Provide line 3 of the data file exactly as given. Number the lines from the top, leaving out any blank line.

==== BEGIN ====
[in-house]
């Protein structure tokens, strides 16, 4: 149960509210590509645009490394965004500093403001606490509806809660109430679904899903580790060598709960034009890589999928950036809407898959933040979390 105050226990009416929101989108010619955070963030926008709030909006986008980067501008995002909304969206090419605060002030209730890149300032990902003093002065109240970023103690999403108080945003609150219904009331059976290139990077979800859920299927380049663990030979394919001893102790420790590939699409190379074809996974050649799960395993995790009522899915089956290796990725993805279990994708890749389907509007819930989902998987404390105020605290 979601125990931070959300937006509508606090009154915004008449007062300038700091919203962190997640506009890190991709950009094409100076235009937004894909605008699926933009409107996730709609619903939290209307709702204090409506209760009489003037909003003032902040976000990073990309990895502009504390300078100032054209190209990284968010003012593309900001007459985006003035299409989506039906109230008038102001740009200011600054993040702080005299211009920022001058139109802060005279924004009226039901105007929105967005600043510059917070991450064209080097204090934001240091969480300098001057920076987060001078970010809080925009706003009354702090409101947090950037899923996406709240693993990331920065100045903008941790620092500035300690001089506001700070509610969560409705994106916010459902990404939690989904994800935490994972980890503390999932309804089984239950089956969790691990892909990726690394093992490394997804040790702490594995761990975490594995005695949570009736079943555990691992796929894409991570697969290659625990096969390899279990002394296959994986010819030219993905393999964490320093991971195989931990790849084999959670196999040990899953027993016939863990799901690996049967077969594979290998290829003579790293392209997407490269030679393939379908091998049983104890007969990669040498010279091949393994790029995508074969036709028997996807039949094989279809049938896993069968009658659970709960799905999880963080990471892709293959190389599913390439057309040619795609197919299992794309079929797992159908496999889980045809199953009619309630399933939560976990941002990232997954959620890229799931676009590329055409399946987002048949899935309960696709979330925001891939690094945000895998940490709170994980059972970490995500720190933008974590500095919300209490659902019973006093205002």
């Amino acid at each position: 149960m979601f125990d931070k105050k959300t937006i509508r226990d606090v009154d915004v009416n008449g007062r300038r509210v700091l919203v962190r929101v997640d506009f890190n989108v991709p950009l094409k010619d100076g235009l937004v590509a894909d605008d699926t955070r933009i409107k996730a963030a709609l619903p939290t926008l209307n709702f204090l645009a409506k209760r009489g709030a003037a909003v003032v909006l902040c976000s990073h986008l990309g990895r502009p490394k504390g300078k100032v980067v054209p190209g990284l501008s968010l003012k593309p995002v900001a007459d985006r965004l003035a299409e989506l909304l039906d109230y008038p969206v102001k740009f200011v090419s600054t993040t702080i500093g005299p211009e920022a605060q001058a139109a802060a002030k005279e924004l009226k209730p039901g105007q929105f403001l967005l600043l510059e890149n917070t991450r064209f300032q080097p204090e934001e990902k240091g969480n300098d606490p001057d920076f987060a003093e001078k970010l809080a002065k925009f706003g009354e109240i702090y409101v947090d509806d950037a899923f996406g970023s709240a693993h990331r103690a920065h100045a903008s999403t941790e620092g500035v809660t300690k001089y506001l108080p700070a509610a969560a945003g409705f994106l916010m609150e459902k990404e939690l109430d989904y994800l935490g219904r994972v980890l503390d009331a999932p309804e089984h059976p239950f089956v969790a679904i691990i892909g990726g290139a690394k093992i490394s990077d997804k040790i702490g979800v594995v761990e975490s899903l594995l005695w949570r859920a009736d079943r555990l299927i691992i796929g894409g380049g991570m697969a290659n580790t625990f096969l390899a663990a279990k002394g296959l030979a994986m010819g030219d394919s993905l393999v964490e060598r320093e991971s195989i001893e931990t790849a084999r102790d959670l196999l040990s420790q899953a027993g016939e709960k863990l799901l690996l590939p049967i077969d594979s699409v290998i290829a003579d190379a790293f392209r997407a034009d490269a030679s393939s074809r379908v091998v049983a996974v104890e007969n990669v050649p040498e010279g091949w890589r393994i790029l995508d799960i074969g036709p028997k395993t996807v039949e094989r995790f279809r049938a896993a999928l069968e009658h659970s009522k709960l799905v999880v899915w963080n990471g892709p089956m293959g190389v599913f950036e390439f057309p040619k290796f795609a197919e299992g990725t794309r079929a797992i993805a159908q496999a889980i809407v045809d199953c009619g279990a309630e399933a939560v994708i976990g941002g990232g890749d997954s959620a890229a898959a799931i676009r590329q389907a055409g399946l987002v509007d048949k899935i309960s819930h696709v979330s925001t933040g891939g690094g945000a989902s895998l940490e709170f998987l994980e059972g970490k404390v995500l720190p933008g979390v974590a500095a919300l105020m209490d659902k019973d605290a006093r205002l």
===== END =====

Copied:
């Amino acid at each position: 149960m979601f125990d931070k105050k959300t937006i509508r226990d606090v009154d915004v009416n008449g007062r300038r509210v700091l919203v962190r929101v997640d506009f890190n989108v991709p950009l094409k010619d100076g235009l937004v590509a894909d605008d699926t955070r933009i409107k996730a963030a709609l619903p939290t926008l209307n709702f204090l645009a409506k209760r009489g709030a003037a909003v003032v909006l902040c976000s990073h986008l990309g990895r502009p490394k504390g300078k100032v980067v054209p190209g990284l501008s968010l003012k593309p995002v900001a007459d985006r965004l003035a299409e989506l909304l039906d109230y008038p969206v102001k740009f200011v090419s600054t993040t702080i500093g005299p211009e920022a605060q001058a139109a802060a002030k005279e924004l009226k209730p039901g105007q929105f403001l967005l600043l510059e890149n917070t991450r064209f300032q080097p204090e934001e990902k240091g969480n300098d606490p001057d920076f987060a003093e001078k970010l809080a002065k925009f706003g009354e109240i702090y409101v947090d509806d950037a899923f996406g970023s709240a693993h990331r103690a920065h100045a903008s999403t941790e620092g500035v809660t300690k001089y506001l108080p700070a509610a969560a945003g409705f994106l916010m609150e459902k990404e939690l109430d989904y994800l935490g219904r994972v980890l503390d009331a999932p309804e089984h059976p239950f089956v969790a679904i691990i892909g990726g290139a690394k093992i490394s990077d997804k040790i702490g979800v594995v761990e975490s899903l594995l005695w949570r859920a009736d079943r555990l299927i691992i796929g894409g380049g991570m697969a290659n580790t625990f096969l390899a663990a279990k002394g296959l030979a994986m010819g030219d394919s993905l393999v964490e060598r320093e991971s195989i001893e931990t790849a084999r102790d959670l196999l040990s420790q899953a027993g016939e709960k863990l799901l690996l590939p049967i077969d594979s699409v290998i290829a003579d190379a790293f392209r997407a034009d490269a030679s393939s074809r379908v091998v049983a996974v104890e007969n990669v050649p040498e010279g091949w890589r393994i790029l995508d799960i074969g036709p028997k395993t996807v039949e094989r995790f279809r049938a896993a999928l069968e009658h659970s009522k709960l799905v999880v899915w963080n990471g892709p089956m293959g190389v599913f950036e390439f057309p040619k290796f795609a197919e299992g990725t794309r079929a797992i993805a159908q496999a889980i809407v045809d199953c009619g279990a309630e399933a939560v994708i976990g941002g990232g890749d997954s959620a890229a898959a799931i676009r590329q389907a055409g399946l987002v509007d048949k899935i309960s819930h696709v979330s925001t933040g891939g690094g945000a989902s895998l940490e709170f998987l994980e059972g970490k404390v995500l720190p933008g979390v974590a500095a919300l105020m209490d659902k019973d605290a006093r205002l």